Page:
At Rev, we want to serve our customers in the best way for them. This service allows us to return your longer files back to you even faster than before.
How it Works
- You submit your files through the normal method.
- We will split your long files (>30 min) into smaller segments.
- Different transcriptionists will transcribe different segments
- We stitch the segments together.
- We deliver the file to you as a single file.
- Faster delivery time. Speed of delivery up to 5 times faster.
- Has a larger effect on longer files
- Uncommon terms may be inconsistent across segments.
- Speaker names may be inconsistent across segments. (e.g. ‘speaker 1’ may be assigned a different person in each segment).
How to turn this feature on
- Send an email to Support@Rev.com with the subject “Turn on Faster Delivery”
- Please send from the email address that you use with your Rev account
- Email confirmation from Rev Support that this feature is enabled with your account
How to turn this feature off
- Send an email to Support@Rev.com with the subject “Turn off Faster Delivery”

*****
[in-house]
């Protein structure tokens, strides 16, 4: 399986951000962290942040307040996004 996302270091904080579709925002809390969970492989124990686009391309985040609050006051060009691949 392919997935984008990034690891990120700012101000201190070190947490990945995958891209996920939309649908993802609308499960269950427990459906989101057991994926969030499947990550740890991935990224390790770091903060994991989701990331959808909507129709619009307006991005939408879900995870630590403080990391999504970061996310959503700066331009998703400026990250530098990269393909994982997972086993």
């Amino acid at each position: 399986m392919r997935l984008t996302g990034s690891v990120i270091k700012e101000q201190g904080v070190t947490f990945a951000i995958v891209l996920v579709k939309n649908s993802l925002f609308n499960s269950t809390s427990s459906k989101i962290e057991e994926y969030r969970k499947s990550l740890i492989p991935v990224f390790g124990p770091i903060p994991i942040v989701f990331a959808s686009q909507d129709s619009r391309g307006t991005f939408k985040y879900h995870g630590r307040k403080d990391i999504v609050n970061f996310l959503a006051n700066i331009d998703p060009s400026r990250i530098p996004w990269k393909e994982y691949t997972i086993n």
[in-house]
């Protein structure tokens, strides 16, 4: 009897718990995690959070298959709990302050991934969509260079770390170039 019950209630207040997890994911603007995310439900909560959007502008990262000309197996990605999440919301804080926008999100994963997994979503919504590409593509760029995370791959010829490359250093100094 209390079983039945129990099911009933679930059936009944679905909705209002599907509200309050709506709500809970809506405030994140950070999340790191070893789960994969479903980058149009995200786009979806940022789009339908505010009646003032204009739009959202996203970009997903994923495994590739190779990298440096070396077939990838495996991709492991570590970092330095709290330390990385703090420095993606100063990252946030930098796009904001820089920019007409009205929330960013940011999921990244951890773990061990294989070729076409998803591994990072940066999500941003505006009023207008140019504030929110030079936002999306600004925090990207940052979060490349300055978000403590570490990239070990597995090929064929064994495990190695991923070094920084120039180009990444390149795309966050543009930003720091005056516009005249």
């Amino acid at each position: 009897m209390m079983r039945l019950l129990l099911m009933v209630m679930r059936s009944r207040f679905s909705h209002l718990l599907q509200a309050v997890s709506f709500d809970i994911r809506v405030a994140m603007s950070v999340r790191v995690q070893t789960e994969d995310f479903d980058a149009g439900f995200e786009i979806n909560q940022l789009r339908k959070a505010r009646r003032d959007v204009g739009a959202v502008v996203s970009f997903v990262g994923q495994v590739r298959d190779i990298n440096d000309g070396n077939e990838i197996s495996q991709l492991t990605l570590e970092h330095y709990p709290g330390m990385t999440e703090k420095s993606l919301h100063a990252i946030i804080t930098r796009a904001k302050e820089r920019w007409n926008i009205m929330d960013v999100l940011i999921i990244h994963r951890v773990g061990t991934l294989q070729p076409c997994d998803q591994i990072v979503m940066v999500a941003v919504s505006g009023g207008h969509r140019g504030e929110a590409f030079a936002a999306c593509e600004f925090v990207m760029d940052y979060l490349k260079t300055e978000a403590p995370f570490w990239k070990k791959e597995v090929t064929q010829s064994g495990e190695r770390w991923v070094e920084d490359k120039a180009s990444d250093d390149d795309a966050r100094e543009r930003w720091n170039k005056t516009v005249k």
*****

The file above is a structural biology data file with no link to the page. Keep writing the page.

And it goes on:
- Please include feedback on why you no longer want this service
- Email confirmation from Rev Support that this feature is disabled with your account
Q: Are you positive this service is free?
A: Yes, there is no additional cost.
Q: If I just placed an order, can I use the faster delivery service on it?
A: No, faster delivery will apply to all future orders.
Q: Can I use faster delivery for captions?
A: No, this service is only for transcription.
Q: Can I toggle faster delivery on and off for specific orders?
A: Yes, but you would have to contact us and get confirmation before the order is placed. It is best to leave it on or off depending on your regular preference.
Q: Is this a brand new idea?
A: No, a customer shared with us the following information:
“In the days before the printing press, when all manuscripts had to be hand-written, some enterprising souls at the dawn of the university era (11th century) had to figure out a way to get more books into the hands of students. Someone decided to divide a book into various pieces, then give each piece to a separate copyist. So maybe 20 copyists got various portions of one book. In that way, the entrepreneur had one complete book in 1/20th the time it would take a single copyist laboring at the scriptoria to do the same thing.” - Steve H.